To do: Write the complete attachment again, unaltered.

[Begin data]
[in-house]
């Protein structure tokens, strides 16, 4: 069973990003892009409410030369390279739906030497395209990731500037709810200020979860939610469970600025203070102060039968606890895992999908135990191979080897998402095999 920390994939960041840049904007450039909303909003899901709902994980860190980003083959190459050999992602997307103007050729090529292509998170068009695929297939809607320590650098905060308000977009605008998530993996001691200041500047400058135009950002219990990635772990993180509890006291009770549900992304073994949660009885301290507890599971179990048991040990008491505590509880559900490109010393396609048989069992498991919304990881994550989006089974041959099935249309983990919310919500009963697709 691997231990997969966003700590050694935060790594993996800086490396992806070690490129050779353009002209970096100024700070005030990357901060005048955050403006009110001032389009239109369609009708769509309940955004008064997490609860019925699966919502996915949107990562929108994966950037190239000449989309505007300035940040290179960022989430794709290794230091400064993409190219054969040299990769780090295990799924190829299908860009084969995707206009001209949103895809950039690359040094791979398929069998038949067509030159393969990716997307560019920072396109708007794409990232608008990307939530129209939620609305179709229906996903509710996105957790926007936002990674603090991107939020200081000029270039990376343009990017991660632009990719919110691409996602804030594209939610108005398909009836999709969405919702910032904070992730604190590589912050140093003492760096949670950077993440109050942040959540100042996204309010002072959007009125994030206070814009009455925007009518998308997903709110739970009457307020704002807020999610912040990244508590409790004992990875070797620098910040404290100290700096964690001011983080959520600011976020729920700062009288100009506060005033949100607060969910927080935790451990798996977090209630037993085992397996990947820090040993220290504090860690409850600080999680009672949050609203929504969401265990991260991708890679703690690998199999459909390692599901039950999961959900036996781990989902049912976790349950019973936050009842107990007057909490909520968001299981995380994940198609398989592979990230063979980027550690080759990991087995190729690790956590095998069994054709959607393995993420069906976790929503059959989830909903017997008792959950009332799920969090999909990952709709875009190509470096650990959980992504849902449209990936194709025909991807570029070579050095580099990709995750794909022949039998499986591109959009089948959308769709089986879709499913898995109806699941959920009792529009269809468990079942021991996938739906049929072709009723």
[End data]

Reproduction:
[in-house]
């Protein structure tokens, strides 16, 4: 069973990003892009409410030369390279739906030497395209990731500037709810200020979860939610469970600025203070102060039968606890895992999908135990191979080897998402095999 920390994939960041840049904007450039909303909003899901709902994980860190980003083959190459050999992602997307103007050729090529292509998170068009695929297939809607320590650098905060308000977009605008998530993996001691200041500047400058135009950002219990990635772990993180509890006291009770549900992304073994949660009885301290507890599971179990048991040990008491505590509880559900490109010393396609048989069992498991919304990881994550989006089974041959099935249309983990919310919500009963697709 691997231990997969966003700590050694935060790594993996800086490396992806070690490129050779353009002209970096100024700070005030990357901060005048955050403006009110001032389009239109369609009708769509309940955004008064997490609860019925699966919502996915949107990562929108994966950037190239000449989309505007300035940040290179960022989430794709290794230091400064993409190219054969040299990769780090295990799924190829299908860009084969995707206009001209949103895809950039690359040094791979398929069998038949067509030159393969990716997307560019920072396109708007794409990232608008990307939530129209939620609305179709229906996903509710996105957790926007936002990674603090991107939020200081000029270039990376343009990017991660632009990719919110691409996602804030594209939610108005398909009836999709969405919702910032904070992730604190590589912050140093003492760096949670950077993440109050942040959540100042996204309010002072959007009125994030206070814009009455925007009518998308997903709110739970009457307020704002807020999610912040990244508590409790004992990875070797620098910040404290100290700096964690001011983080959520600011976020729920700062009288100009506060005033949100607060969910927080935790451990798996977090209630037993085992397996990947820090040993220290504090860690409850600080999680009672949050609203929504969401265990991260991708890679703690690998199999459909390692599901039950999961959900036996781990989902049912976790349950019973936050009842107990007057909490909520968001299981995380994940198609398989592979990230063979980027550690080759990991087995190729690790956590095998069994054709959607393995993420069906976790929503059959989830909903017997008792959950009332799920969090999909990952709709875009190509470096650990959980992504849902449209990936194709025909991807570029070579050095580099990709995750794909022949039998499986591109959009089948959308769709089986879709499913898995109806699941959920009792529009269809468990079942021991996938739906049929072709009723």